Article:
Susan Walsh/AP

The leader of one of the most conservative House Republican groups says he could support paying health insurers back for their Obamacare subsidies, one of the main things the industry wants to stay in the markets after the law is repealed. ""I would be more flexible and could swallow some short term heartburn for some longer term fiscal responsibility" and lower health care costs, Rep. Mark Meadows, the chairman of the Freedom Caucus, told reporters at a breakfast sponsored by the Heritage Foundation. He added, however, that there has to be a longer-term plan to repeal and replace Obamacare.

Why it matters: Meadows' comments could make it a lot easier for Congress to pay health insurers for their cost-sharing reduction subsidies — which they pay to low-income Obamacare customers — so the markets don't collapse if Obamacare is repealed. House Republican leaders would have a harder time getting Congress to approve the payments if they can't win over the fiscal hardliners in the Freedom Caucus. Insurers say they'd suffer big losses if they don't get the payments, which are currently being held up by a lawsuit.

Go deeper

Updated 2 hours ago - Politics & Policy

Coronavirus dashboard

Illustration: Aïda Amer/Axios

  1. Global: Total confirmed cases as of 3 a.m. ET: 33,362,341 — Total deaths: 1,001,800 — Total recoveries: 23,153,572Map.
  2. U.S.: Total confirmed cases as of 3 a.m. ET: 7,149,073 — Total deaths: 205,069 — Total recoveries: 2,794,608 — Total tests: 102,342,416Map.
  3. Business: Companies are still holding back earnings guidance.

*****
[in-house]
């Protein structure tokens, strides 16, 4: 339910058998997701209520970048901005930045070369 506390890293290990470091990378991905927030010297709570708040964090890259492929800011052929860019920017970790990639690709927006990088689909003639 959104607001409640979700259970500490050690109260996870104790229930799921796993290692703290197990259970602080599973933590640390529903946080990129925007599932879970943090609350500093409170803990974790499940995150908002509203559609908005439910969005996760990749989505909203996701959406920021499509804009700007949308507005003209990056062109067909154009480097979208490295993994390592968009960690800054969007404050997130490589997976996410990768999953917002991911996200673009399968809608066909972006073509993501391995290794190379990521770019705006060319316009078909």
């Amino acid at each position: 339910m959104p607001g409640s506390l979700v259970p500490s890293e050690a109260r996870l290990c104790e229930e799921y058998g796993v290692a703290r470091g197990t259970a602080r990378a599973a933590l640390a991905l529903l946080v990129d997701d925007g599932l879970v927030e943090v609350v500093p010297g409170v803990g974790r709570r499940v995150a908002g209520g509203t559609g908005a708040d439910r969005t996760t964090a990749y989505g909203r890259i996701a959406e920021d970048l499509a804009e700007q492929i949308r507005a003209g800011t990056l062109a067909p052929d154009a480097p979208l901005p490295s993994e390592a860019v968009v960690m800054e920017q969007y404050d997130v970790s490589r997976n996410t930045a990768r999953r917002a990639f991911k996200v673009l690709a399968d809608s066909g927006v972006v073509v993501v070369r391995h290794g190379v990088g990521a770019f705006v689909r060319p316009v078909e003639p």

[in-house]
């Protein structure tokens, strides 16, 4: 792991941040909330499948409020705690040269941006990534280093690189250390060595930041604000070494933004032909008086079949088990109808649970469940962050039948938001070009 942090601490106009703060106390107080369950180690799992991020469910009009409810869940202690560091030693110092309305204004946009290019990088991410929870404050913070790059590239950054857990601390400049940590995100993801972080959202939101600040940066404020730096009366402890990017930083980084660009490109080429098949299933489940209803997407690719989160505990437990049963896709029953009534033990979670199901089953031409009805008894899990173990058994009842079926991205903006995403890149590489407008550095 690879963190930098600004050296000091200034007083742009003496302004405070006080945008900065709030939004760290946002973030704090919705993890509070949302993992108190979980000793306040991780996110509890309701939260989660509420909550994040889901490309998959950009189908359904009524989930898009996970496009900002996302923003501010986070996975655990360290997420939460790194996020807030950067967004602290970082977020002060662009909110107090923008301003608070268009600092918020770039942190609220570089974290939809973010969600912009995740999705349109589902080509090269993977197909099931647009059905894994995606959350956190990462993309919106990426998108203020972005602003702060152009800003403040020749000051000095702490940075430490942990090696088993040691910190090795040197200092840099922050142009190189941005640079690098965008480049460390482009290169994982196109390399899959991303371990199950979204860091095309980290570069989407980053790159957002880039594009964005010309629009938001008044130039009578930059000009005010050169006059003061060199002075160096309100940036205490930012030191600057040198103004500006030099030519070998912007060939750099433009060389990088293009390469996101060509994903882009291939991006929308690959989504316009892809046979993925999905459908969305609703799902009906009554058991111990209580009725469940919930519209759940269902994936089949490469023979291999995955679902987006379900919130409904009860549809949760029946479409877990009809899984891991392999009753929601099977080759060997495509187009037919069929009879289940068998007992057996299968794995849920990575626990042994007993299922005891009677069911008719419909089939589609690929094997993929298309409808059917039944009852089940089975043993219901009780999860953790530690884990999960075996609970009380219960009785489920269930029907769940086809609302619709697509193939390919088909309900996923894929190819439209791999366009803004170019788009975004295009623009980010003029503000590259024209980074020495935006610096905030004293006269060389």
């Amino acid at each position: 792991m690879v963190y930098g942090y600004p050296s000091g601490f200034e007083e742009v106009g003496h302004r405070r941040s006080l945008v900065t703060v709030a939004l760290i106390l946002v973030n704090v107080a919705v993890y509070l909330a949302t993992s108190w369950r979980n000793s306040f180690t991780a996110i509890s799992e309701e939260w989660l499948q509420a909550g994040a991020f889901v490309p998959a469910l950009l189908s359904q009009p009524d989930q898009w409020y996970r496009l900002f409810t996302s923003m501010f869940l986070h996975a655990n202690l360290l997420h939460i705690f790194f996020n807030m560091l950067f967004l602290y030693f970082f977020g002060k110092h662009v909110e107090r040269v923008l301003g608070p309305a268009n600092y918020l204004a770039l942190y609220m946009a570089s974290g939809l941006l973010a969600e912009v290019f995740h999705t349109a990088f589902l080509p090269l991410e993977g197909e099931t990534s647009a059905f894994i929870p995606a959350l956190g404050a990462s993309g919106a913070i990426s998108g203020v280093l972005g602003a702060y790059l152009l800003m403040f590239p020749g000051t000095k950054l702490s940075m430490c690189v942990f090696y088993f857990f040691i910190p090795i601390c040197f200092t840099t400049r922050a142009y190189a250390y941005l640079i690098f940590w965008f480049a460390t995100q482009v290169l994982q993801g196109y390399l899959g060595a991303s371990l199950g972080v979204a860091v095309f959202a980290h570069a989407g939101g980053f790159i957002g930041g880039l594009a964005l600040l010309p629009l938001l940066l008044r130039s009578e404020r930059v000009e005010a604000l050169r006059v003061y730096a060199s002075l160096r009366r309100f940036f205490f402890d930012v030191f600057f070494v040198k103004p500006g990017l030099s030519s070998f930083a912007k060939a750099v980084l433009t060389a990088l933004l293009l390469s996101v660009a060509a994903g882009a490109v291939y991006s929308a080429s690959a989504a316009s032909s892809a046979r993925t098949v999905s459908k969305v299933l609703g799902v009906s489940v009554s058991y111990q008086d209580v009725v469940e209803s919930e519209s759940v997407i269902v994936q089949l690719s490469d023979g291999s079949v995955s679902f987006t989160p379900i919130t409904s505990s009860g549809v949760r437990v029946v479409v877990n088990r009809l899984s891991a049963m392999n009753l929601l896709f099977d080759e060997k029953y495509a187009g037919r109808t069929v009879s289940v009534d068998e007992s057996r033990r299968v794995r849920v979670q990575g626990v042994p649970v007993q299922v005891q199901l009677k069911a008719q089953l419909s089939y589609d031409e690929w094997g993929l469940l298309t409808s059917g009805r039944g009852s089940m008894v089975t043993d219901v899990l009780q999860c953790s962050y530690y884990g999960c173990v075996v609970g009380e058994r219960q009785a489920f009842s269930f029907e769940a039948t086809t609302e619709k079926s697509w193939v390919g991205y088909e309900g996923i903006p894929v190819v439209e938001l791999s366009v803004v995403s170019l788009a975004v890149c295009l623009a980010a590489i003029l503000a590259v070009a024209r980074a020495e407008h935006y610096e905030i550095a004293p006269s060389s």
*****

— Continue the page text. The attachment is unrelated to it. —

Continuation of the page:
4. Health: Trump announces plan to distribute 150 million rapid tests —The childless vaccine.
  5. Media: Fauci: Some of what Fox News reports about COVID-19 is "outlandish"
  6. States: Cuomo extends New York moratorium on evictions until 2021.
  7. World: More than 1 million people have now died from coronavirus — India the second country after U.S. to hit 6 million cases.

Kentucky attorney general to release Breonna Taylor jury deliberations

Attorney Ben Crump places his hands on the shoulders Tamika Palmer, Breonna Taylor's mother, near a mural of her daughter at Jefferson Square Park on Sept. 25 in Louisville, Kentucky. Photo: Michael M. Santiago/Getty Images

Grand jury proceedings in the case of Breonna Taylor, an unarmed Black woman fatally shot by police, will be released on Wednesday, Kentucky Attorney General Daniel Cameron confirmed to news outlets.

Driving the news: Cameron's announcement late Monday came hours after a judge granted an unnamed juror's court motion seeking the release of last week's transcripts and related recordings.

Bob Woodward: "I was not going to hide" my opinion on Trump

Bob Woodward didn't want to join Senate Republicans in privately condemning President Trump but declining to do so publicly, he told Jonathan Swan in an interview for "Axios on HBO."

Why it matters: Woodward has covered 9 presidents, but Trump is the first that Woodward explicitly described as "the wrong man for the job."